Sustainable chemistry center works to transform electronics manufacturing

The changes brewing in this lab could make that smartphone you carry smarter, lighter and more sustainable. It’s one of many devices getting an electronic makeover at the Center for Sustainable Materials Chemistry (CSMC). With support from the National Science Foundation, Center Director Doug Keszler and his team in the College of Science at Oregon State University are developing the next generation of electronic circuits, starting with the basic computer chip. In the manufacturing process, they want to replace bulky carbon compounds with metal oxides, in order to put more transistors onto a chip. The new process would be cleaner, faster and cheaper. The CSMC is one of the NSF-funded Centers for Chemical Innovation (CCI), which are focused on major, long-term fundamental chemical research challenges. CCIs are producing transformative research that is leading to innovation and attracting broad scientific and public interest. CSMC’s specific focus is to conduct curiosity-driven and use-inspired research to enhance the sustainable chemistry toolbox with new methods and new techniques that will advance the scientific enterprise and transform the next generation of products, while preparing students to become the next generation of green chemists. Collaborative research in materials chemistry is conducted across six academic institutions: Oregon State University (headquarters), University of Oregon, Washington University at St Louis, Rutgers University, University of California Davis, and University of California Berkeley.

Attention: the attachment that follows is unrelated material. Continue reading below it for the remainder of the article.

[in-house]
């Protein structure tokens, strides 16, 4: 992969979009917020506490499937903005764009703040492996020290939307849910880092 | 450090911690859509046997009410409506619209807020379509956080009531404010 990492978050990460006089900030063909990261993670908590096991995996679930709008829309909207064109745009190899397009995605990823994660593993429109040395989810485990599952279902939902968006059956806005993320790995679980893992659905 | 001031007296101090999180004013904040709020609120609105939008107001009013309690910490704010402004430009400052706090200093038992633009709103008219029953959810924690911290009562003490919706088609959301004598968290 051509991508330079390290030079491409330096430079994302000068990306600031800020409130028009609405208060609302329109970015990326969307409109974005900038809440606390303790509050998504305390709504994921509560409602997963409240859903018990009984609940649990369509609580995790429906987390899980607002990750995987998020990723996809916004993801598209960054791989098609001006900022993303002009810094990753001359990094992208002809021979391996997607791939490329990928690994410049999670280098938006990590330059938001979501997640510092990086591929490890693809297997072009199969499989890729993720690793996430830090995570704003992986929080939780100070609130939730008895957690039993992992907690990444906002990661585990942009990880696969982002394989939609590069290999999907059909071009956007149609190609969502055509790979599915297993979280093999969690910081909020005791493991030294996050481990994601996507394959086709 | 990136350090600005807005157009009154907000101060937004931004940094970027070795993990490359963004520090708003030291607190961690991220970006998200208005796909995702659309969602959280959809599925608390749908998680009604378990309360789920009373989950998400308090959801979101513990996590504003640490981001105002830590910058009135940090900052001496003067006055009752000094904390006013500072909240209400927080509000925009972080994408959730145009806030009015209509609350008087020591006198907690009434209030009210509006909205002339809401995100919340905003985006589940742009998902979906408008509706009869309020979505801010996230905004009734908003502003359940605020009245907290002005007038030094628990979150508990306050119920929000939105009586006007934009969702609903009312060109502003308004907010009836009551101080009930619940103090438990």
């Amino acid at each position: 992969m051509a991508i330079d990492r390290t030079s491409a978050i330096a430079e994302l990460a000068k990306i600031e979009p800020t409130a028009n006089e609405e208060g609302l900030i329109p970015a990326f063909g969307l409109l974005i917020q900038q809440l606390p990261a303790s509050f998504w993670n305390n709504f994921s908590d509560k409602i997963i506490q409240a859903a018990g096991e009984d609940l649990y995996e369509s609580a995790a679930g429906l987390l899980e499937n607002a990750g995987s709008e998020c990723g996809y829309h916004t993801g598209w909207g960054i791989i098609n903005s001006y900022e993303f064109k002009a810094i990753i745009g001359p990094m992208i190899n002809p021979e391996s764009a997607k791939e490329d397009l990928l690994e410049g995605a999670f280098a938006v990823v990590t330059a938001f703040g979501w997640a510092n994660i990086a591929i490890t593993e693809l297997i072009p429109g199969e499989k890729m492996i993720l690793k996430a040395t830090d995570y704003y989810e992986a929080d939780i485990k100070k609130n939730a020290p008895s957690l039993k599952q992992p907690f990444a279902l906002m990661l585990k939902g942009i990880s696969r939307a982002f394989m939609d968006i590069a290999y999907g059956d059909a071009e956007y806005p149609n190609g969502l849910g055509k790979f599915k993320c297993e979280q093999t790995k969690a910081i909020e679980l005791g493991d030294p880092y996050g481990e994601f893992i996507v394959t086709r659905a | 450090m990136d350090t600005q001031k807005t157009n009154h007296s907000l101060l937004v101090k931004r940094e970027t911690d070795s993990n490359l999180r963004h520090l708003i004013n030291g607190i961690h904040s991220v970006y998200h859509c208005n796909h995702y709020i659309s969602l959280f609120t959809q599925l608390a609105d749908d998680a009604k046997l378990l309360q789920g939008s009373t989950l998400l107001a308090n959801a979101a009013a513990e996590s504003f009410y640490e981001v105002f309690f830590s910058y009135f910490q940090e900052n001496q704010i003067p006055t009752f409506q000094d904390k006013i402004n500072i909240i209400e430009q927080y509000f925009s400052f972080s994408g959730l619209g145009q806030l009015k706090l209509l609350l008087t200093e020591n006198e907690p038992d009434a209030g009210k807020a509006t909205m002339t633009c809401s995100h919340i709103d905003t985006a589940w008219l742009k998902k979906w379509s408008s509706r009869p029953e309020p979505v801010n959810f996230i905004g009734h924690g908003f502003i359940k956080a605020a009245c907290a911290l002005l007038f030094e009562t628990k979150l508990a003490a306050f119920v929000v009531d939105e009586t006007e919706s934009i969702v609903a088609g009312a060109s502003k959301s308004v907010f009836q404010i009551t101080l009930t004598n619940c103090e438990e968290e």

Provided by the National Science Foundation

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